Wet Chemistry
Play • 26 min

In this podcast, Patricia Atkins is joined with Spex Chemist Brij Tonk. Patricia and Brij touch on how Spex has grown over the years and the basics behind wet chemistry.

Analytical Chemistry is the study of chemical composition, structure and behavior of matter by separating, identifying (qualitative analysis) and quantifying (quantitative analysis) matter using instruments, chemical and physical methods.  

Analytical chemistry consists of classical methods (i.e. wet chemical methods) and instrumental methods (i.e. spectrometry, chromatography etc.). Wet chemistry or classical analysis are forms of analytical chemistry that use proven historical (classical) methods to determine the identity, amount or form of an analyte or element using wet techniques. Wet chemistry is sometimes called bench chemistry since many methods or assays occur at the laboratory bench and use laboratory glassware or plastic-ware.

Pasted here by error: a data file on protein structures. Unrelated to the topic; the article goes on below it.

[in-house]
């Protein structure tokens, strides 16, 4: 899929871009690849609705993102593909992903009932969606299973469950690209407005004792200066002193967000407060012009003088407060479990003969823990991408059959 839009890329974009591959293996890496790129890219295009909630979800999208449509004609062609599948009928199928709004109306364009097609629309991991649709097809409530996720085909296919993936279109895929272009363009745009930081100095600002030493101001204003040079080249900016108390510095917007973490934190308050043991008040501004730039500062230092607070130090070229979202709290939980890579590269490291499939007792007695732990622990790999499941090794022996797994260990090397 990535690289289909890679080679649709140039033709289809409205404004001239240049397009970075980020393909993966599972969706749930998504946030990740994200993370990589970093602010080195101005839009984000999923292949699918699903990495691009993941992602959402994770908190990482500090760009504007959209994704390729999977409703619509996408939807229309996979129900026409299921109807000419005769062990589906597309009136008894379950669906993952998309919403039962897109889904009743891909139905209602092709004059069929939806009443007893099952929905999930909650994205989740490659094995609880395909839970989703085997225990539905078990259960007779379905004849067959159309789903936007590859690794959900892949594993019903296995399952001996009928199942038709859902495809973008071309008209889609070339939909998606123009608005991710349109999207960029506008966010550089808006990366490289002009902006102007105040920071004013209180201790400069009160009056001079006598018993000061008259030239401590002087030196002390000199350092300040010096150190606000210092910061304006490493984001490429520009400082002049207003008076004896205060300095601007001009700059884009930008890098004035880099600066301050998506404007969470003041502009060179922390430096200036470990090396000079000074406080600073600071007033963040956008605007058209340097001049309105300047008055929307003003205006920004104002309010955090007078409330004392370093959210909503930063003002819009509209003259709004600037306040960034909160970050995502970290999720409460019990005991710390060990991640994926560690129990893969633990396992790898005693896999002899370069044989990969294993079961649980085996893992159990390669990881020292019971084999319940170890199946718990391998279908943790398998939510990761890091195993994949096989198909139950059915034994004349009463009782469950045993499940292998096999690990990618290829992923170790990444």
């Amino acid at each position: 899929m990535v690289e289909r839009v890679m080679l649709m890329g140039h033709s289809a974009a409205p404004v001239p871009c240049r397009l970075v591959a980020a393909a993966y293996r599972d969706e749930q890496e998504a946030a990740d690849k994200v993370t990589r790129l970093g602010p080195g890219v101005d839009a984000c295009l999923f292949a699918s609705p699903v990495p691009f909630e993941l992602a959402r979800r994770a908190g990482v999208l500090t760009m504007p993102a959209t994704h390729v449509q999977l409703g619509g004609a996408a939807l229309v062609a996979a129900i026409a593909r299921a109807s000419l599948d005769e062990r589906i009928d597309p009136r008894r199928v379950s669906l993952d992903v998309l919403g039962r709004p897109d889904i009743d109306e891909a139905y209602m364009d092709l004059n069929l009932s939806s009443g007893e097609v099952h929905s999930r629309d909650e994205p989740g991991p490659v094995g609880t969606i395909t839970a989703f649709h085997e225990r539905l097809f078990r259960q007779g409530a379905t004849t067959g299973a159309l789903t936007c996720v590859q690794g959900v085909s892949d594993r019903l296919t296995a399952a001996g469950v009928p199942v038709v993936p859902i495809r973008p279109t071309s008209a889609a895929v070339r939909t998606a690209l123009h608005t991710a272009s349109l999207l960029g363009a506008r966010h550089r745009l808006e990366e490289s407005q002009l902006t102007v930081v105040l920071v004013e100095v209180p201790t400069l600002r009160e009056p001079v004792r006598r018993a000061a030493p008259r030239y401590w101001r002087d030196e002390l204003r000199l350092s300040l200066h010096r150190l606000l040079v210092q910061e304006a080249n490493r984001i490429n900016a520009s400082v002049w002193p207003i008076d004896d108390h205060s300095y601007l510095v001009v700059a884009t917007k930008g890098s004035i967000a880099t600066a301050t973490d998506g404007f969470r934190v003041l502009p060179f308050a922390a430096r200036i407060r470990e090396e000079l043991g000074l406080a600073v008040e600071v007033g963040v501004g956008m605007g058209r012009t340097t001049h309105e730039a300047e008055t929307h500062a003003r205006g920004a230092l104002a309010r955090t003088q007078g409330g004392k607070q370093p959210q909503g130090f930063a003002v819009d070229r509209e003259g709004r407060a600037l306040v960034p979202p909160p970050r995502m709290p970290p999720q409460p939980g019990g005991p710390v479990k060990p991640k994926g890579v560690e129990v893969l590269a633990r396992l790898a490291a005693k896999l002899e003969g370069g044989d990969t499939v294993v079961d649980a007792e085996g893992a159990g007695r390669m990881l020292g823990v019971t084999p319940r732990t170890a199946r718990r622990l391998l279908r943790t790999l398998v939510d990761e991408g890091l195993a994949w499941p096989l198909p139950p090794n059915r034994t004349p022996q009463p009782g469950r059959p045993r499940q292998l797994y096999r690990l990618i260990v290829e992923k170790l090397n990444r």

In classical methods, identification can be based on differences in physical properties (i.e. color, melting point, boiling point etc.). Instrumental methods rely on the calculation of an analyte against a standard of a chemical or physical parameter (i.e. elemental spectra, uv absorption, mass determination etc.).

Over the past few decades, many classical analyses have incorporated an automated or instrumental component (pH meters, automatic titrators, density meters etc.)  that blur the divide between classical methods and instrumental analysis. Many simple instruments are still considered to be part of classical analysis.

Wet chemistry methods are grouped into qualitative and quantitative methods. Qualitative methods determine the identity or presence of compounds, functional groups or elements using changes in a physical or chemical parameter which cannot be measured. These changes include color, smell, physical state or appearance.  Examples of qualitative wet chemistry include flame tests and other chemical tests such as:  Hoffman’s test etc. Quantitative methods determine the amount or concentration of a target by calculating the physical or chemical changes observed in qualitative methods.  These methods often use simple probes such as pH meters or measured titration to calculate a value.

Hosted by Patricia Atkins, Senior Applications Scientist from Spex

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